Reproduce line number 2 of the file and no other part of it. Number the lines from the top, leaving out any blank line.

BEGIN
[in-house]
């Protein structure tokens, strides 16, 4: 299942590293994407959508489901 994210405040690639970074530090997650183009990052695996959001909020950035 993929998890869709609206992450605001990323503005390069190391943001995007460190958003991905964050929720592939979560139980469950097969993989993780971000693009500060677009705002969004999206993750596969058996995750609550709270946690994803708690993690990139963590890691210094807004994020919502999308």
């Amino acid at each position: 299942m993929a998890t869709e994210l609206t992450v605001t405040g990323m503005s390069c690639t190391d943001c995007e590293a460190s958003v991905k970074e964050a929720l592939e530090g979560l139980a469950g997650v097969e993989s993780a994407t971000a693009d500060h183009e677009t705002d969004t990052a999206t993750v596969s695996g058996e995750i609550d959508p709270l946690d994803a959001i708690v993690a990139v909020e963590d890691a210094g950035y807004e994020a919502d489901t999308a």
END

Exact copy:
């Protein structure tokens, strides 16, 4: 299942590293994407959508489901 994210405040690639970074530090997650183009990052695996959001909020950035 993929998890869709609206992450605001990323503005390069190391943001995007460190958003991905964050929720592939979560139980469950097969993989993780971000693009500060677009705002969004999206993750596969058996995750609550709270946690994803708690993690990139963590890691210094807004994020919502999308």